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Breathless 3

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Jeff Garlin: "This Filthy World" (Panorama)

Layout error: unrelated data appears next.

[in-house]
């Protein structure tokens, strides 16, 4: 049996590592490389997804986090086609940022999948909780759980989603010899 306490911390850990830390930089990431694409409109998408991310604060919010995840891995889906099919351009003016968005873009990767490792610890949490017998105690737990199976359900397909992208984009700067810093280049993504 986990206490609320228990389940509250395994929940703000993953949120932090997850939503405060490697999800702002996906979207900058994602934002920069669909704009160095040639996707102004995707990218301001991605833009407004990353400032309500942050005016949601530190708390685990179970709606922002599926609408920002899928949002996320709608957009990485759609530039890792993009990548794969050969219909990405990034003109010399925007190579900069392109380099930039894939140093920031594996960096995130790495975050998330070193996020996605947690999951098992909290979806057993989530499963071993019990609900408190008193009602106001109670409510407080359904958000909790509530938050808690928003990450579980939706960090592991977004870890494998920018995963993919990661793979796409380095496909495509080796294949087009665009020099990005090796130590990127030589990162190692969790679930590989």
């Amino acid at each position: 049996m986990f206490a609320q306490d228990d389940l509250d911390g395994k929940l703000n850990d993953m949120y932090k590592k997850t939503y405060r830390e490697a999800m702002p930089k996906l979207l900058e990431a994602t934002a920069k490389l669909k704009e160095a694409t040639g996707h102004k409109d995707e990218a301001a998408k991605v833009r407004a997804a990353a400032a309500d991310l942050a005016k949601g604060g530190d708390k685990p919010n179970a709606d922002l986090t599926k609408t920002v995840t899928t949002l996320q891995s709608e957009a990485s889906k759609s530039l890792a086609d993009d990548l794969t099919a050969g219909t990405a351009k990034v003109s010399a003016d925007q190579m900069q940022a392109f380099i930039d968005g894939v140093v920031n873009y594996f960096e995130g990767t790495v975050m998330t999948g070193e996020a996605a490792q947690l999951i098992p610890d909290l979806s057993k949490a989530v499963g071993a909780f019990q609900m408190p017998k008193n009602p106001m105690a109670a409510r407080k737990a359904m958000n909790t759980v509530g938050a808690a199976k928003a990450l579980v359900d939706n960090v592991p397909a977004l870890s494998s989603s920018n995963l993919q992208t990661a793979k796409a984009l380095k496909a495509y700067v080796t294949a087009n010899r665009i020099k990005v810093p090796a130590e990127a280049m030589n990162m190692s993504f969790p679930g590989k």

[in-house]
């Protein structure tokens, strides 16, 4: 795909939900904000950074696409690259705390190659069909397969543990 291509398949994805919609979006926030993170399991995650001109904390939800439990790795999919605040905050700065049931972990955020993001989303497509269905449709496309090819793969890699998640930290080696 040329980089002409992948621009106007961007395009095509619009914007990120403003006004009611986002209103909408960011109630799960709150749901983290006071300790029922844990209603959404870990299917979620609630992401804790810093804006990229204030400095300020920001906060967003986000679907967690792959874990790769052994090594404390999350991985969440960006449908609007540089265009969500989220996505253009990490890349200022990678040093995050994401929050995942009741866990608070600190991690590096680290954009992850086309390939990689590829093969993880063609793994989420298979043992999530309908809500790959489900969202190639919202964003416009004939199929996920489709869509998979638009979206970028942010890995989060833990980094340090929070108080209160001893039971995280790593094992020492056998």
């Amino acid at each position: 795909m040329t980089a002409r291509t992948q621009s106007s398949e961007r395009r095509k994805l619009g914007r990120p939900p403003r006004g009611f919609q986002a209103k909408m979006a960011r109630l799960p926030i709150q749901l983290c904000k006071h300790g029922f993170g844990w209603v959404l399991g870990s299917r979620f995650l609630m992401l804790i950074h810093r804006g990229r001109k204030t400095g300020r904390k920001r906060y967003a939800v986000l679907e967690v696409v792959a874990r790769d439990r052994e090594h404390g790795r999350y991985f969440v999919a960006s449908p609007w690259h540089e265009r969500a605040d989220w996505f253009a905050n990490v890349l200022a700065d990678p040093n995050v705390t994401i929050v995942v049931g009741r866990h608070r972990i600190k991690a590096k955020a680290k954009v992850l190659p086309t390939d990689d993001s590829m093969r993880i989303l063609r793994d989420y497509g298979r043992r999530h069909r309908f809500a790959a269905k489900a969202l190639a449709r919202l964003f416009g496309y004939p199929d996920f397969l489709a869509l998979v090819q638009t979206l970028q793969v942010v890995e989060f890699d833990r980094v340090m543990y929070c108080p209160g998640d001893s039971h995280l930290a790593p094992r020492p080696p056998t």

Sometimes it's quite easy to make a good film. At times, all you really need is a performer who delivers a marvellous text, entertaining his audience for 86 minutes with jokes in exquisitely poor taste. In "This Filthy World," the performer is none other than John Waters, notorious film director and transgressor of taboos, and the artfulness of filmmaker Jeff Garlin consists principally in doing as little as possible. Little more, in any event, than shifting the camera occasionally, and occasionally interspersing images of the audience, and otherwise displaying John Waters, who - with his faecal wit und killingly funny black humour - is revealed as a high-calibre stand-up comedian. The show is packaged as an autobiographical tour through this artist's creations, beginning with his first naive but entirely resolute attempts to epater la bourgeoisie, from the breakthrough "Pink Flamingos" (yes, Divine really did eat excrement, and didn't find it bad at all), all the way to his latest film "A Dirty Shame," a comedy about sex addicts, which (after a few well-behaved films) got Waters in serious trouble again with the censors. (Not to mention drawing the following commentary from his own mother: "Maybe I'll get lucky and die before it hits the cinemas.")